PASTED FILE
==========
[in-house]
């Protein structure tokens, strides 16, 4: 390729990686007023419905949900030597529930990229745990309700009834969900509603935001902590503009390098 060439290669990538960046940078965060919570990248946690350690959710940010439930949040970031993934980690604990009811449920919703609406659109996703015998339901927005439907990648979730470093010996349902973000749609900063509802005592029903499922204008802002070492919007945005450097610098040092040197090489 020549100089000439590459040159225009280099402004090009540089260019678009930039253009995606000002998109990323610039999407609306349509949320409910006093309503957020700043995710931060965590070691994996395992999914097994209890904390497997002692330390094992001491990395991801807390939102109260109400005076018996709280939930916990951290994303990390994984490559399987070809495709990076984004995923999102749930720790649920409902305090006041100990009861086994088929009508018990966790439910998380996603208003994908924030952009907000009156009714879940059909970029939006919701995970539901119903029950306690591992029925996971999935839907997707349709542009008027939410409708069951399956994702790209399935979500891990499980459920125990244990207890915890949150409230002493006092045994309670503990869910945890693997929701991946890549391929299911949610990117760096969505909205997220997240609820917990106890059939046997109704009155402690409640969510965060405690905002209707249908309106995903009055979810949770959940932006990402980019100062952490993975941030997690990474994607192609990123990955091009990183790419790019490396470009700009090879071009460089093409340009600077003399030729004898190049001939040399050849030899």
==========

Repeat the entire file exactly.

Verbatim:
[in-house]
């Protein structure tokens, strides 16, 4: 390729990686007023419905949900030597529930990229745990309700009834969900509603935001902590503009390098 060439290669990538960046940078965060919570990248946690350690959710940010439930949040970031993934980690604990009811449920919703609406659109996703015998339901927005439907990648979730470093010996349902973000749609900063509802005592029903499922204008802002070492919007945005450097610098040092040197090489 020549100089000439590459040159225009280099402004090009540089260019678009930039253009995606000002998109990323610039999407609306349509949320409910006093309503957020700043995710931060965590070691994996395992999914097994209890904390497997002692330390094992001491990395991801807390939102109260109400005076018996709280939930916990951290994303990390994984490559399987070809495709990076984004995923999102749930720790649920409902305090006041100990009861086994088929009508018990966790439910998380996603208003994908924030952009907000009156009714879940059909970029939006919701995970539901119903029950306690591992029925996971999935839907997707349709542009008027939410409708069951399956994702790209399935979500891990499980459920125990244990207890915890949150409230002493006092045994309670503990869910945890693997929701991946890549391929299911949610990117760096969505909205997220997240609820917990106890059939046997109704009155402690409640969510965060405690905002209707249908309106995903009055979810949770959940932006990402980019100062952490993975941030997690990474994607192609990123990955091009990183790419790019490396470009700009090879071009460089093409340009600077003399030729004898190049001939040399050849030899």